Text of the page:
A House panel overseeing the coronavirus response is launching probes into how several banks, including JPMorgan Chase, Bank of America, Wells Fargo & Co and Citigroup Inc., made decisions about how to implement small-business loans under the government’s Paycheck Protection Program.
The investigations, launched by the Democratic-led Select Subcommittee on the Coronavirus Crisis, is seeking to determine whether banks and Treasury Department guidance favored larger, well-connected businesses over smaller companies from rural or minority communities when making small business loans to combat the economic fallout from the coronavirus pandemic.
“Some large lenders apparently created a two-tier system for processing PPP loan applications,” according to the letters sent by the committee Monday. “The banks’ wealthiest clients had access to a personalized application process that ensured their applications were processed first.”
“Other applicants had to use poor-performing electronic portals, faced significant processing delays, and sometimes needed to find another lender to consider their application,” the letters said.
Republicans on the subcommittee didn’t sign onto the letters asking the banks to turn over documents.
The requests come as the Trump Administration is facing criticism for not releasing the details of the companies that received billions of dollars through the Small Business Administration’s PPP program, a high-profile federal coronavirus-relief initiative.
The subcommittee asked the banks for records about the PPP applications they received and what guidance they received from the Trump administration about prioritizing under-served and rural markets as required by law in response to reports the large banks were favoring their largest customers.
The SBA failed to take steps to prioritize underserved borrowers while issuing rules that hurt businesses and contradicted the law that created the PPP, according to an inspector general’s report issued in May.
After the PPP launched April 3, many borrowers complained that banks wouldn’t take their PPP application unless they had an existing lending relationship, and that larger firms got funding at the expense of mom and pop shops in the initial round of funding.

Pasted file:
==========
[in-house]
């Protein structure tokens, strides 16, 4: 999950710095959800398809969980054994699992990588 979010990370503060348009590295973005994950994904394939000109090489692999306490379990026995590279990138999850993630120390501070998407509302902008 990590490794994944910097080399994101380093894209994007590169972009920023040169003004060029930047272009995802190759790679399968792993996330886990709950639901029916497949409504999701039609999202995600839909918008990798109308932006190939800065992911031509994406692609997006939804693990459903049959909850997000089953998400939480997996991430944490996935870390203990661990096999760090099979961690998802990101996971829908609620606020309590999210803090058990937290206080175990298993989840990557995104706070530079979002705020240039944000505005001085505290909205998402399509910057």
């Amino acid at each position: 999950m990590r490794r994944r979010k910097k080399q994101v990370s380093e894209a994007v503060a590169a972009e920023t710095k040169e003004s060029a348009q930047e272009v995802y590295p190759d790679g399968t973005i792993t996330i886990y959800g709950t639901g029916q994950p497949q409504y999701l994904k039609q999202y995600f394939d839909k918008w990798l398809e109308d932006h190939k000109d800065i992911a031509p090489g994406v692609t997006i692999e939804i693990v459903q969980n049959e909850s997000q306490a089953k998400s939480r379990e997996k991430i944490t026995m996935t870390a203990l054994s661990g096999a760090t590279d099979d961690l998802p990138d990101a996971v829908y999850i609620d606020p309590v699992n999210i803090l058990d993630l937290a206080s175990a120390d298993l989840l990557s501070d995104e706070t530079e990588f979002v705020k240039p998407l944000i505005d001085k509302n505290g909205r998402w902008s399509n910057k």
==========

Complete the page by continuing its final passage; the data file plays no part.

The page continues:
Entities including Shake Shack Inc. and the Los Angeles Lakers returned PPP loans after a public outcry, and the SBA and Treasury have taken steps to ensure more minority-owned and other disadvantaged small business owners get access to PPP funding. But lawmakers say they’re still hearing complaints that those businesses still need help.
The committee also called on Treasury SecretarySteven Mnuchin and SBA Administrator Jovita Carranza to release details about which companies received funding and in what amount after Mnuchin testified at a Senate committee hearing last Wednesday that such information would be withheld because it’s proprietary or confidential.
Lawmakers criticized Mnuchin’s decision not to release details about which companies received loans.
“The administration’s decision to hide basic PPP loan data is a disturbing sign of its lack of concern for who gets this funding, how much they receive or why,” House Speaker Nancy Pelosi said in a June 12 statement. “The administration must immediately reverse this decision and uphold its obligation to release this data.”
The leaders of the House committees on Ways and Means, Financial Services and Small Business also sent a letter on Saturday to Mnuchin and Carranza asking them to provide no later than June 19 the names of all recipients of PPP loans, the dollar amount received, and the names of all applicants who did not received a loan.
“At a minimum, we owe the American people that information,” that letter said. “As the pandemic continues to cause financial hardship for countless small businesses, we must understand whether this program is functioning as intended and determine how best to help businesses going forward.”
The applications for PPP loans, which are forgivable if borrowers meet certain criteria, say such data will “automatically” be released. Moreover, the SBA, which oversees the lending program, told Bloomberg News in April that such loan-specific information would be made public “in the near future.”
The SBA reported that as of Friday, loans had been approved for almost 4.6 million small businesses totaling $512.3 billion, with about $130 billion in funding remaining before the agency stops accepting new applications on June 30.
The panel requested the documents be submitted by June 29.
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